New Trump Rule Allows Denial Of Coverage For Pre-Existing Conditions In Healthcare Exchanges
A new healthcare rule established by President Donald Trump‘s administration over the summer allows insurance companies to deny coverage to people with pre-existing conditions, something Barack Obama‘s signature Affordable Care Act provided.
The rule, finalized in August, permits insurers to sell off short-term plans that have durations of up to 364 days. Under Obama, those plans lasted 90 days or less.
The new plans are typically more affordable, although they don’t cover many benefits like prescription drugs, maternity care or mental health treatment that Obamacare plans covered.
The individual mandate established by the ACA has also been done away with by Trump and the Republican-controlled Congress. Therefore, Americans who don’t purchase health insurance in 2018 won’t be forced to pay a penalty.
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Health and Human Services Secretary Alex Azar stated the new health plans could seem appealing to temporary contractors and other employees who don’t usually obtain insurance through their jobs.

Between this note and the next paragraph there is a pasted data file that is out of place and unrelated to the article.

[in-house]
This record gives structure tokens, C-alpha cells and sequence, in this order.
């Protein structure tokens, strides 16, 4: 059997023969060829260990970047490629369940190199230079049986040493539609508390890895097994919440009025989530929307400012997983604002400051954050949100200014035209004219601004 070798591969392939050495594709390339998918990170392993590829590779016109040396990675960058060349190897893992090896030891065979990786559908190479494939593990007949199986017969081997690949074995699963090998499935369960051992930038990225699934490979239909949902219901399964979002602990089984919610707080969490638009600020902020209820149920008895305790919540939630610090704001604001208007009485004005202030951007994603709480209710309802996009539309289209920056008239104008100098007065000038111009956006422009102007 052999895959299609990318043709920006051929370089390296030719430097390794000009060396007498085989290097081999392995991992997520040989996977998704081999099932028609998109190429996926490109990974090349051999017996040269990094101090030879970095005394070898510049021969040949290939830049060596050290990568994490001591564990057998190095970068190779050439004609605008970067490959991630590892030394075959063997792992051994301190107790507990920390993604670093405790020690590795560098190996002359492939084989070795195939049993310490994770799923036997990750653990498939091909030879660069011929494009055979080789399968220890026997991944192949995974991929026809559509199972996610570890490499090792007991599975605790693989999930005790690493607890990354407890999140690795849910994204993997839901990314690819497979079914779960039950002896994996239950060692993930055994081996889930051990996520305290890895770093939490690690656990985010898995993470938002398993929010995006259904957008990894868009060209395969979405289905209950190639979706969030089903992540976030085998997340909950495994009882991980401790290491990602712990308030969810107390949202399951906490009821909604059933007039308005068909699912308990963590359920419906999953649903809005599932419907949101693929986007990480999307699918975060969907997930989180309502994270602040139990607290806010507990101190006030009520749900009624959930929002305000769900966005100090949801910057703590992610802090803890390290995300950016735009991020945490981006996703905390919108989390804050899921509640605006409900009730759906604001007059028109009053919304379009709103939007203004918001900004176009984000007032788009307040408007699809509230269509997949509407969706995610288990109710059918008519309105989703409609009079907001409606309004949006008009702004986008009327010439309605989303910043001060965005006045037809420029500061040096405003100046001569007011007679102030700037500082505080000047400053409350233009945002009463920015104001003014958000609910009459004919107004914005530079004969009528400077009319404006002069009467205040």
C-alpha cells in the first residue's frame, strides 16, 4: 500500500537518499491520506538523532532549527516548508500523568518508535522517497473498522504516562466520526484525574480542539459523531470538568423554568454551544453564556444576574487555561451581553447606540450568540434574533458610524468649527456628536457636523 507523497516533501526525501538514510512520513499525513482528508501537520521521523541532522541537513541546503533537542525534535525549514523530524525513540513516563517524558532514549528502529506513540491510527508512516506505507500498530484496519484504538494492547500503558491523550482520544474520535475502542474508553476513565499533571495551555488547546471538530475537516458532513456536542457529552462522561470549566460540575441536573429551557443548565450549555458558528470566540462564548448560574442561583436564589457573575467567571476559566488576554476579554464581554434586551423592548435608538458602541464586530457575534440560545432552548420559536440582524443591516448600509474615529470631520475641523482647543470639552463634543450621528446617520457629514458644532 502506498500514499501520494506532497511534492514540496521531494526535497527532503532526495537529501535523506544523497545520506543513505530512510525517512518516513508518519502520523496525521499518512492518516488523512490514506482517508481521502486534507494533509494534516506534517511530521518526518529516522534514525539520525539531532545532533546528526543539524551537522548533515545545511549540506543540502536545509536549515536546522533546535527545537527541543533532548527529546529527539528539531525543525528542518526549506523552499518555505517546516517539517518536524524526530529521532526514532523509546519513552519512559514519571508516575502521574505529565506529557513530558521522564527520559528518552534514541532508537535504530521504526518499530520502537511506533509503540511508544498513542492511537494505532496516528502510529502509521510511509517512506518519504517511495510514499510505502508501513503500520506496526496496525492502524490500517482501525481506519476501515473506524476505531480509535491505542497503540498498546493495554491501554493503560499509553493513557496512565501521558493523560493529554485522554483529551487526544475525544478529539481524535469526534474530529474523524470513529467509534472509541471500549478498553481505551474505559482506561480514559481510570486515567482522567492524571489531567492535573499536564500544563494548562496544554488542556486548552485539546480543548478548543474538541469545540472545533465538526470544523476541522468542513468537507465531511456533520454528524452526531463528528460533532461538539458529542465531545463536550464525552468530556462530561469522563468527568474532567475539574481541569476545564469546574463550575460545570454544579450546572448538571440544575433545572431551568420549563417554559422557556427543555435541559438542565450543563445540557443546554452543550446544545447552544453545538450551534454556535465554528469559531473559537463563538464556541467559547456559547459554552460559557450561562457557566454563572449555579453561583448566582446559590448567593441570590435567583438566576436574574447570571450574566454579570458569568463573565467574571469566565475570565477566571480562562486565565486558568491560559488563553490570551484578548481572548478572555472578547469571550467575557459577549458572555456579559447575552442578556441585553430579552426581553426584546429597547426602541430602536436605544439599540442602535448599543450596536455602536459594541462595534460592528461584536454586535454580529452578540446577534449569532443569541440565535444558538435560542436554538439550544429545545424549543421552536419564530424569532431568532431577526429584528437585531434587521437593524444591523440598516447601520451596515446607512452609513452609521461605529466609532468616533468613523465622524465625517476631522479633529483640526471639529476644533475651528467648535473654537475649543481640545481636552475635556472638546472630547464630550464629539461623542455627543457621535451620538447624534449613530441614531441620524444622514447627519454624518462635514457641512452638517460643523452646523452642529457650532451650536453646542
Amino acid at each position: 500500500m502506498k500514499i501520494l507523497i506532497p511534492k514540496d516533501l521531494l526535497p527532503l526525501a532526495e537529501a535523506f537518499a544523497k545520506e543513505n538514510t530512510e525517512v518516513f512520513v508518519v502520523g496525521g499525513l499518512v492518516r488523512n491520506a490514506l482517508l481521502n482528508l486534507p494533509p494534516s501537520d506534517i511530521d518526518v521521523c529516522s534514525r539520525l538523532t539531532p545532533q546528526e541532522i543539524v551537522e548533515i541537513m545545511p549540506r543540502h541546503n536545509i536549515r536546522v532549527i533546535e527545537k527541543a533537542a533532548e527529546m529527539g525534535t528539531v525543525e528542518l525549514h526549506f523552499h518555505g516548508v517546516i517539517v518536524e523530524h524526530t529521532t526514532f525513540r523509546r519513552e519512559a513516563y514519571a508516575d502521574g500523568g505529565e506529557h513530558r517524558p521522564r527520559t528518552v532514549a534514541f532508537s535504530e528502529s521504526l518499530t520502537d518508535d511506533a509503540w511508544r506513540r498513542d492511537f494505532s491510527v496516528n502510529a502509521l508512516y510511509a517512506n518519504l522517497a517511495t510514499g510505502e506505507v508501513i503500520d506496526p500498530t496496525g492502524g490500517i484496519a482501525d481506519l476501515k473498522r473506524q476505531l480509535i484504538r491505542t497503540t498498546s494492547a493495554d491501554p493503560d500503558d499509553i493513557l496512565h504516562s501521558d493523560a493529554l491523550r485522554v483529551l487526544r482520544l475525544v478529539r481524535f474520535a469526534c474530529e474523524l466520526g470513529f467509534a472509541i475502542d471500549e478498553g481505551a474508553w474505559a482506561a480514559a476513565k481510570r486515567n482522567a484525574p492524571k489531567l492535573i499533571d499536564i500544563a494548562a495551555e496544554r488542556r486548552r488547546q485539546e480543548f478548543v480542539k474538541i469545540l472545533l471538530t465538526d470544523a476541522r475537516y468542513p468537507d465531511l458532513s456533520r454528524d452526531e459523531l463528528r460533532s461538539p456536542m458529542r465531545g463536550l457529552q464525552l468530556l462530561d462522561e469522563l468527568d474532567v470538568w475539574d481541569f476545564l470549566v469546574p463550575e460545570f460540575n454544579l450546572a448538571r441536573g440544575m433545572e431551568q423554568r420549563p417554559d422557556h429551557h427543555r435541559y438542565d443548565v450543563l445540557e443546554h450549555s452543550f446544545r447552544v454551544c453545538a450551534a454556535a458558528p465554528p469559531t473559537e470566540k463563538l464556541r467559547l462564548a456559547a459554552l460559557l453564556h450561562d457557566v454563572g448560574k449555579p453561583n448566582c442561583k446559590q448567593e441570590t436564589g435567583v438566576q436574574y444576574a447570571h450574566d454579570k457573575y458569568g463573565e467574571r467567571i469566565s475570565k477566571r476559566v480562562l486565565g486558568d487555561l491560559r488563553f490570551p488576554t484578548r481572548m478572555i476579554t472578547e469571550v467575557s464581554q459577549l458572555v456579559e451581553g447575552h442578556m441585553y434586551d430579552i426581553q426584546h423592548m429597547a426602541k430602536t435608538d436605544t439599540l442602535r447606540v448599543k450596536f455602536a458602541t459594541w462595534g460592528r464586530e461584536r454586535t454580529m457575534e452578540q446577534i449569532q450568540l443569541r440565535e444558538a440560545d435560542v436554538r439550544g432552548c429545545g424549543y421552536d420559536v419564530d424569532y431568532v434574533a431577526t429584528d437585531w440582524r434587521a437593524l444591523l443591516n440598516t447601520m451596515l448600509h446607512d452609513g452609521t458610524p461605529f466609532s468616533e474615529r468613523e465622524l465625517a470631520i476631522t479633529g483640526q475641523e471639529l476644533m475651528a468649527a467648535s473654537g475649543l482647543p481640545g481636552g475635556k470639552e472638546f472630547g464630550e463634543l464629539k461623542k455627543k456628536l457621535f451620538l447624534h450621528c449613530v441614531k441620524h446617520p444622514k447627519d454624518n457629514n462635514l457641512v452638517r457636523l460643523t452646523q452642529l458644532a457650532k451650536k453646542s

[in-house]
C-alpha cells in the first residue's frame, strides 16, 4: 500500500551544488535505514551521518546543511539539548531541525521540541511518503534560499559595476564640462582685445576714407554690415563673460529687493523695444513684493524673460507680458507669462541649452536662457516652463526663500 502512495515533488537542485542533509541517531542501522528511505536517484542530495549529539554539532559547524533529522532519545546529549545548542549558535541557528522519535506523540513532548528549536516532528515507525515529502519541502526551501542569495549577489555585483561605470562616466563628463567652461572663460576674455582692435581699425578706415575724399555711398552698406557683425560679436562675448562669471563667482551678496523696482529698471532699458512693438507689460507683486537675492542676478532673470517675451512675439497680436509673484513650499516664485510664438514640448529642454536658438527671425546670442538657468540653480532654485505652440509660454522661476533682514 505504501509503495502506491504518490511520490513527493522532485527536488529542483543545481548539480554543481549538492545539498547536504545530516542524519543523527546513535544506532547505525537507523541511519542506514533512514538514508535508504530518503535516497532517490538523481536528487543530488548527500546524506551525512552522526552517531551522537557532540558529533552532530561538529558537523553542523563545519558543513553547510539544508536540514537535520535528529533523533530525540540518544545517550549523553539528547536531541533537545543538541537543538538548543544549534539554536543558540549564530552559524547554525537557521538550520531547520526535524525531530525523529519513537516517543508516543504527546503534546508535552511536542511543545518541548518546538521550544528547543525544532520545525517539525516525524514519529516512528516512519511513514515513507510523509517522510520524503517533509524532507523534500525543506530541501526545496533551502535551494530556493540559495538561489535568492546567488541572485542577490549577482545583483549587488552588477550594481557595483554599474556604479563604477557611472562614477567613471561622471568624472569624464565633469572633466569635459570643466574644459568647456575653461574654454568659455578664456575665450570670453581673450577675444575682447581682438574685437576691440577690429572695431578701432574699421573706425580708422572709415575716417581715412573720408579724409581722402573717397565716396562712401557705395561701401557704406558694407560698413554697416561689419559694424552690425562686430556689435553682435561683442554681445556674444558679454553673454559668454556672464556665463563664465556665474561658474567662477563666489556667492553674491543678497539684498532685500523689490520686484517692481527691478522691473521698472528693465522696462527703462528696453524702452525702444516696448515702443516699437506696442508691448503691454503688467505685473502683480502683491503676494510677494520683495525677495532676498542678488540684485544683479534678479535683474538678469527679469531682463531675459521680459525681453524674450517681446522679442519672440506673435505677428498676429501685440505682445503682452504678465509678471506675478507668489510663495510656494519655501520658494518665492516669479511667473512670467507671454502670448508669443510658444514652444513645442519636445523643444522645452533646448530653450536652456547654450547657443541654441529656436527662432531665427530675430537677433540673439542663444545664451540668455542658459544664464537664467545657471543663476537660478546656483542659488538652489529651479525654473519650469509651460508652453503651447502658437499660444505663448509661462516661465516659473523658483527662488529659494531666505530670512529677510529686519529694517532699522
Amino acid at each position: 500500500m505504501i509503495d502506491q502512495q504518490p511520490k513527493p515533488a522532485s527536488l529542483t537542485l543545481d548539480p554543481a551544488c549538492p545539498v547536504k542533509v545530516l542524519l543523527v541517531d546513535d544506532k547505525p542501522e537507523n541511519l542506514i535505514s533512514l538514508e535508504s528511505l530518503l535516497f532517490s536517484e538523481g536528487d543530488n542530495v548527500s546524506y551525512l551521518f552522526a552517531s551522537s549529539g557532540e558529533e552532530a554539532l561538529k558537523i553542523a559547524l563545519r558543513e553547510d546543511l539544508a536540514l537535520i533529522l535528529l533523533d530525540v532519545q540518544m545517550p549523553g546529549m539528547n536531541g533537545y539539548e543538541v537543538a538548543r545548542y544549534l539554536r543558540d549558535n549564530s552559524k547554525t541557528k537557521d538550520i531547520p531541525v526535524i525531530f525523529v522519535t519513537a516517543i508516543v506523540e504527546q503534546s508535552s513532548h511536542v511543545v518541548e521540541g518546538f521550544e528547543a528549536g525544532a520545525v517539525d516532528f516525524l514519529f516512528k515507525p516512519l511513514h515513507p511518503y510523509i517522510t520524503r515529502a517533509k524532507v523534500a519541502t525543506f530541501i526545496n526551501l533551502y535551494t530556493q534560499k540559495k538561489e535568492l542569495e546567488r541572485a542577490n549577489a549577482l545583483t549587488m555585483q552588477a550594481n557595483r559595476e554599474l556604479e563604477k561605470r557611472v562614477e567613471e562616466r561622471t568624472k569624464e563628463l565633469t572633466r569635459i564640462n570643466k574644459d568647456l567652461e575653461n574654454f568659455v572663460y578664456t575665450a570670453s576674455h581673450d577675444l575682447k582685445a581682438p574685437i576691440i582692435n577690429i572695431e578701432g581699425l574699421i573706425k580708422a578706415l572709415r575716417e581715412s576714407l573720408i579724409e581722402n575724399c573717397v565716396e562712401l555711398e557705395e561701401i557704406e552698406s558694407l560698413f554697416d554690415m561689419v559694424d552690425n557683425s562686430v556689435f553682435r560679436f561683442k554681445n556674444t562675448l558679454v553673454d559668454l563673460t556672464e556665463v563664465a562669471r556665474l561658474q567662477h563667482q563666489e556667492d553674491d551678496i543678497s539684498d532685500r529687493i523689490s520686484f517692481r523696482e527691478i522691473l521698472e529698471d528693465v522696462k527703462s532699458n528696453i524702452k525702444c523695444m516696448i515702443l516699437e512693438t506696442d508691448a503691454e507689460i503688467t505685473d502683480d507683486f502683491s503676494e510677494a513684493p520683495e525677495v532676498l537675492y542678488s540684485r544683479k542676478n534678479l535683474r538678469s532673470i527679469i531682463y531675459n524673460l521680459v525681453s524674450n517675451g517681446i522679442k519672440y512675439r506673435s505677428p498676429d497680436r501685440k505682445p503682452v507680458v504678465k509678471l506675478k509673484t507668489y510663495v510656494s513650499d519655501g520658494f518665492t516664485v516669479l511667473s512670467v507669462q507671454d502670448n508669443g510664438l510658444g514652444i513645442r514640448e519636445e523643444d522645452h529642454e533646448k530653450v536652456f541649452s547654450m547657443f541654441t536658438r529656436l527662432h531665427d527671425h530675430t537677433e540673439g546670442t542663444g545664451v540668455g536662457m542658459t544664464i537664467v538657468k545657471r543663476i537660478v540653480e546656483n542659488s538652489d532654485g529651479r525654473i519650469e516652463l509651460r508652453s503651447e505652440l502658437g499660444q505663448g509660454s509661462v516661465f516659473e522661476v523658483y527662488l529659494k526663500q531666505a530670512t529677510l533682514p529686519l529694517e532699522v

According to USA Today, 17 states have placed greater restrictions than the U.S. government regarding what types of plans are considered “qualified health plans.”
The newspaper also cited several cases of people who paid thousands of dollars in medical bills for various treatments.
A new poll showed 60 percent of Americans support Obamacare, although GOP Senate Majority Leader Mitch McConnell recently said his party may try to repeal the law after the midterm elections.
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